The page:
Is India Soft Selling its Hard Power?

L to R: Bharat Karnad, Admiral Vishnu Bhagwat, Vice Admiral Madanjit Singh

MUMBAI, October 29, 2015 - Asia Society India Centre was delighted to welcome Bharat Karnad, Research Professor, Centre for Policy Research, Vice Admiral Madanjit Singh, Former Flag Officer, Commanding-in-Chief, Western Naval Command and Admiral Vishnu Bhagwat, Former Chief of Naval Staff, to the platform on Wednesday evening.

Karnad commenced the discussion by sharing some initial thoughts from his book, 'Why India Is Not A Great Power (Yet)'. Karnad claims that India, for all its size and economic prowess, should be a great power but in reality it remains a very large inconsequential power. For a nation to be considered a great power, it needs to have a unified national vision of foreign policy - which, according to Karnad, India lacks. While all great powers have disruptive policies, the trick is to maintain a pacified neighborhood. Once India moves past its military fixation on Pakistan, he believes that we can focus our energies on becoming a great power - and to do so we must challenge the existing great power: China.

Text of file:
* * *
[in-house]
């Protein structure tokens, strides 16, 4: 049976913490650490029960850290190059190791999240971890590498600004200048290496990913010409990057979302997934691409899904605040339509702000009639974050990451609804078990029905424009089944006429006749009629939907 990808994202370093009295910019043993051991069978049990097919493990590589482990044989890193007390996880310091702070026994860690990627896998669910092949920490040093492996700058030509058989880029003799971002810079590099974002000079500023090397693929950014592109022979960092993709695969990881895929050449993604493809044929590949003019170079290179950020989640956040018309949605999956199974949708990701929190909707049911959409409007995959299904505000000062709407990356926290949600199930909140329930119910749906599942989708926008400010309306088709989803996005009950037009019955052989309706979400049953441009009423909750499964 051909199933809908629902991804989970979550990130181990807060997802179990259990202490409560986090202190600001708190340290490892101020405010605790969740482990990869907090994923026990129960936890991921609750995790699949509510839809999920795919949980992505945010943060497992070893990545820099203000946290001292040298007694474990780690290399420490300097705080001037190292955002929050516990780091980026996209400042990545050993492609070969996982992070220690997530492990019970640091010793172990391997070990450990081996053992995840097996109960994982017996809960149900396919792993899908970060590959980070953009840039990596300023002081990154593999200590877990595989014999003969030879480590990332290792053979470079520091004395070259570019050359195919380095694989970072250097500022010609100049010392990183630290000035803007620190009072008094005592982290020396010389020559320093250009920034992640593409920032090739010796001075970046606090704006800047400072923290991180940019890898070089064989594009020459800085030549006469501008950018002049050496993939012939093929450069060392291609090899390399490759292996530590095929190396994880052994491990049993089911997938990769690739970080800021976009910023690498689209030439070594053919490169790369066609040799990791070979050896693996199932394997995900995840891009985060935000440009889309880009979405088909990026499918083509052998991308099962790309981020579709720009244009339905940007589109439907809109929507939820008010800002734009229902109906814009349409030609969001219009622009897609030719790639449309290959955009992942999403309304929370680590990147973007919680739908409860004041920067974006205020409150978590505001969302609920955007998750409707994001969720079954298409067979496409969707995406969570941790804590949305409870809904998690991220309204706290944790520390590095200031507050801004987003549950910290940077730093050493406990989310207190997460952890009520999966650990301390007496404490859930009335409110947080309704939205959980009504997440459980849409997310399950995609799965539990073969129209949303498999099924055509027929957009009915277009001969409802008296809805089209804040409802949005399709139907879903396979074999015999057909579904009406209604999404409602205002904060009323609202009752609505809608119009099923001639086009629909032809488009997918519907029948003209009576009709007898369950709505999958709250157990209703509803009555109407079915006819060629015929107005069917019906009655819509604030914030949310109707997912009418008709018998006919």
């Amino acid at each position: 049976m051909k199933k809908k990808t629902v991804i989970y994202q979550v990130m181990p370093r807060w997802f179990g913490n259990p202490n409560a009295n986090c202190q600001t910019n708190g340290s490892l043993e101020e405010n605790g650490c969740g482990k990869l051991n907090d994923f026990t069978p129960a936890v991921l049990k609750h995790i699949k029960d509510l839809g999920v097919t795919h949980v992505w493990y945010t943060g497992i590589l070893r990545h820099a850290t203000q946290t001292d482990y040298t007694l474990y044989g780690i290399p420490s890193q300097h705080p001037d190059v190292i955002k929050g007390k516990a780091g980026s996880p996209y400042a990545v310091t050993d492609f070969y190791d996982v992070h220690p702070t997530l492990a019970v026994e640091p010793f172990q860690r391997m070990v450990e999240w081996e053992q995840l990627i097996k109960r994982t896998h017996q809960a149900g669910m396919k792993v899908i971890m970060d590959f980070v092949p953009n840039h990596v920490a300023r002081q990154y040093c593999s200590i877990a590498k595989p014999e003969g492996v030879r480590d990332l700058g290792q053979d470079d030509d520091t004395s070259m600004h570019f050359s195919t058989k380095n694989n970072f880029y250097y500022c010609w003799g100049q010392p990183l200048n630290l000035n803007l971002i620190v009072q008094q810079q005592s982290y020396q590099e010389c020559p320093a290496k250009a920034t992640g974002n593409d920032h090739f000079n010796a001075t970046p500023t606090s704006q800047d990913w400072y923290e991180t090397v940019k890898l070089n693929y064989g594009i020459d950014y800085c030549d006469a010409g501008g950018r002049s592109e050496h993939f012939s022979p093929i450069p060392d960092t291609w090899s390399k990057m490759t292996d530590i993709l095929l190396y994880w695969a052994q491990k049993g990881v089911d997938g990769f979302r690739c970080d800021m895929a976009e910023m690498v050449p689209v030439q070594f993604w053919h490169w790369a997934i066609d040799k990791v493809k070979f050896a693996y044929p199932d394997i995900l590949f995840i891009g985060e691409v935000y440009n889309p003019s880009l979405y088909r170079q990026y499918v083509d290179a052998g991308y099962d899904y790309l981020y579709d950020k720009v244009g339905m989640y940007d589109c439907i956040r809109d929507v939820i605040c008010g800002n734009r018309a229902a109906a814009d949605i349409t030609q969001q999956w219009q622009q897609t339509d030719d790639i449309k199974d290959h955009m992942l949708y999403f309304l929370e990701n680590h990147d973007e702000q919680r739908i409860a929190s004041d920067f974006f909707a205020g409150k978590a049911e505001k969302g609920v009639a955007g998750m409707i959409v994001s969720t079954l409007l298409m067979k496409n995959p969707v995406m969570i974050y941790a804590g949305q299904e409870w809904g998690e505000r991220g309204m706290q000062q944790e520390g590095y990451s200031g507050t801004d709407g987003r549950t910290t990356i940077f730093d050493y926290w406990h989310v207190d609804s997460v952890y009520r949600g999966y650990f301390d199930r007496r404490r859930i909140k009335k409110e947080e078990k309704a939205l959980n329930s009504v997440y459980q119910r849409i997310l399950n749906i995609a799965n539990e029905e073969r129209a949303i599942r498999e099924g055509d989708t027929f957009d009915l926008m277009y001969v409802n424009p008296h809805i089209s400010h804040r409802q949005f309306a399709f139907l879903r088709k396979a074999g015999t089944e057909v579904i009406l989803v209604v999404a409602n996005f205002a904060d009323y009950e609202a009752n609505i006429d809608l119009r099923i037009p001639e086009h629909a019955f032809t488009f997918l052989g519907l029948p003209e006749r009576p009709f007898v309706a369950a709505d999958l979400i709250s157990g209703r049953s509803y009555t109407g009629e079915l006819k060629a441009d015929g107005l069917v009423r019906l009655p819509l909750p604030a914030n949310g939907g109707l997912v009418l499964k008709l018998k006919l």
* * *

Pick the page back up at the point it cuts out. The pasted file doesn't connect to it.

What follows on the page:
Moving into the conversation, the consensus was that great powers have greater say in world affairs, and a large part of this depends on military coercion. While that may not sound like much has changed since 1945, the reality is that military might needs to be adapted for a cyber age - for which the Indian military has shown no transformative capability according to the speakers. India is one of the few remaining countries which continues to increase manpower, whereas most others have reduced their numbers; considering this, a waste of resources given the age in which we live.

The evening ended with Karnad stating that if India wants to become a great power it needs to focus on being feared and respected, not liked and loved.

Video: Watch the complete program (1 hr., 44 min.)

Reported by: Pinki Thakker, Programme Assistant, Asia Society India Centre. 

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